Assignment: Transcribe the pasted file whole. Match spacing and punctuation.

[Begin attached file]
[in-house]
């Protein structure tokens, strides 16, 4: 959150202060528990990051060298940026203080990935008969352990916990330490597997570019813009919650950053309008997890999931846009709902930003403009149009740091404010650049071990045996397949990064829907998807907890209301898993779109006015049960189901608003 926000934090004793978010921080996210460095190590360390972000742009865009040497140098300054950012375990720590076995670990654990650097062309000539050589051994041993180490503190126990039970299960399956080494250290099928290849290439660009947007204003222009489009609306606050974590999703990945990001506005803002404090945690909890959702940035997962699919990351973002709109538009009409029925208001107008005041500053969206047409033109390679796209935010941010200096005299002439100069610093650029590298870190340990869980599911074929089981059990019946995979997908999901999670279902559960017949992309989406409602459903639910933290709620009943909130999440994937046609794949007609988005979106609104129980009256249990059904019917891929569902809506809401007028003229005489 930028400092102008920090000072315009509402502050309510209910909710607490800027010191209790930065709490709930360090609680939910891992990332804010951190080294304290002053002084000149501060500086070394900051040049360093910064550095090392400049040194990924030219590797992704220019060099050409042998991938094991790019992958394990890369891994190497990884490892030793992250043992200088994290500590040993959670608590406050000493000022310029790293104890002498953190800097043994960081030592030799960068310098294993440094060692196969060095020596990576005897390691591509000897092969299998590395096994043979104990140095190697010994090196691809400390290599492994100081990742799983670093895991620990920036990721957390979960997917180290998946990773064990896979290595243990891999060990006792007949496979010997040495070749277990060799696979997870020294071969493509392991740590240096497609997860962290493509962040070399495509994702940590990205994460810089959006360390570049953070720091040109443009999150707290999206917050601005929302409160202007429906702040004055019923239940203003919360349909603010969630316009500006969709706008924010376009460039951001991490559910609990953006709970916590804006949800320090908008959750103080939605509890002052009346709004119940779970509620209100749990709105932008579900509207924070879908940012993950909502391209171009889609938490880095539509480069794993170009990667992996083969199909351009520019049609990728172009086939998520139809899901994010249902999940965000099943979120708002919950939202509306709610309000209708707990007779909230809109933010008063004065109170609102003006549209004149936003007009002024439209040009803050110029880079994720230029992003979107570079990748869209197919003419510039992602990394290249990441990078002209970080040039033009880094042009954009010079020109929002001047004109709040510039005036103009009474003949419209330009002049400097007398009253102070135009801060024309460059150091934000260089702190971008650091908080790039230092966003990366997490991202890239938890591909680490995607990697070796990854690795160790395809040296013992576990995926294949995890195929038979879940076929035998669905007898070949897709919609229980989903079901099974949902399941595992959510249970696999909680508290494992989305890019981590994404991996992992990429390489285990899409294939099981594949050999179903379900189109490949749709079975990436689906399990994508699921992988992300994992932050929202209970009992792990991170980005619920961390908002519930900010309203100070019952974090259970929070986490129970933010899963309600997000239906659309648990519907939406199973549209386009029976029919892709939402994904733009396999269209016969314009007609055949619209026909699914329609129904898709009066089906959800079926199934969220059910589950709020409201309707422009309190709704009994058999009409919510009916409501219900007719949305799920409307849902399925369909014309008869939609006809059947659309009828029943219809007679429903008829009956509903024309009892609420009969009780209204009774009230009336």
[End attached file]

[in-house]
């Protein structure tokens, strides 16, 4: 959150202060528990990051060298940026203080990935008969352990916990330490597997570019813009919650950053309008997890999931846009709902930003403009149009740091404010650049071990045996397949990064829907998807907890209301898993779109006015049960189901608003 926000934090004793978010921080996210460095190590360390972000742009865009040497140098300054950012375990720590076995670990654990650097062309000539050589051994041993180490503190126990039970299960399956080494250290099928290849290439660009947007204003222009489009609306606050974590999703990945990001506005803002404090945690909890959702940035997962699919990351973002709109538009009409029925208001107008005041500053969206047409033109390679796209935010941010200096005299002439100069610093650029590298870190340990869980599911074929089981059990019946995979997908999901999670279902559960017949992309989406409602459903639910933290709620009943909130999440994937046609794949007609988005979106609104129980009256249990059904019917891929569902809506809401007028003229005489 930028400092102008920090000072315009509402502050309510209910909710607490800027010191209790930065709490709930360090609680939910891992990332804010951190080294304290002053002084000149501060500086070394900051040049360093910064550095090392400049040194990924030219590797992704220019060099050409042998991938094991790019992958394990890369891994190497990884490892030793992250043992200088994290500590040993959670608590406050000493000022310029790293104890002498953190800097043994960081030592030799960068310098294993440094060692196969060095020596990576005897390691591509000897092969299998590395096994043979104990140095190697010994090196691809400390290599492994100081990742799983670093895991620990920036990721957390979960997917180290998946990773064990896979290595243990891999060990006792007949496979010997040495070749277990060799696979997870020294071969493509392991740590240096497609997860962290493509962040070399495509994702940590990205994460810089959006360390570049953070720091040109443009999150707290999206917050601005929302409160202007429906702040004055019923239940203003919360349909603010969630316009500006969709706008924010376009460039951001991490559910609990953006709970916590804006949800320090908008959750103080939605509890002052009346709004119940779970509620209100749990709105932008579900509207924070879908940012993950909502391209171009889609938490880095539509480069794993170009990667992996083969199909351009520019049609990728172009086939998520139809899901994010249902999940965000099943979120708002919950939202509306709610309000209708707990007779909230809109933010008063004065109170609102003006549209004149936003007009002024439209040009803050110029880079994720230029992003979107570079990748869209197919003419510039992602990394290249990441990078002209970080040039033009880094042009954009010079020109929002001047004109709040510039005036103009009474003949419209330009002049400097007398009253102070135009801060024309460059150091934000260089702190971008650091908080790039230092966003990366997490991202890239938890591909680490995607990697070796990854690795160790395809040296013992576990995926294949995890195929038979879940076929035998669905007898070949897709919609229980989903079901099974949902399941595992959510249970696999909680508290494992989305890019981590994404991996992992990429390489285990899409294939099981594949050999179903379900189109490949749709079975990436689906399990994508699921992988992300994992932050929202209970009992792990991170980005619920961390908002519930900010309203100070019952974090259970929070986490129970933010899963309600997000239906659309648990519907939406199973549209386009029976029919892709939402994904733009396999269209016969314009007609055949619209026909699914329609129904898709009066089906959800079926199934969220059910589950709020409201309707422009309190709704009994058999009409919510009916409501219900007719949305799920409307849902399925369909014309008869939609006809059947659309009828029943219809007679429903008829009956509903024309009892609420009969009780209204009774009230009336």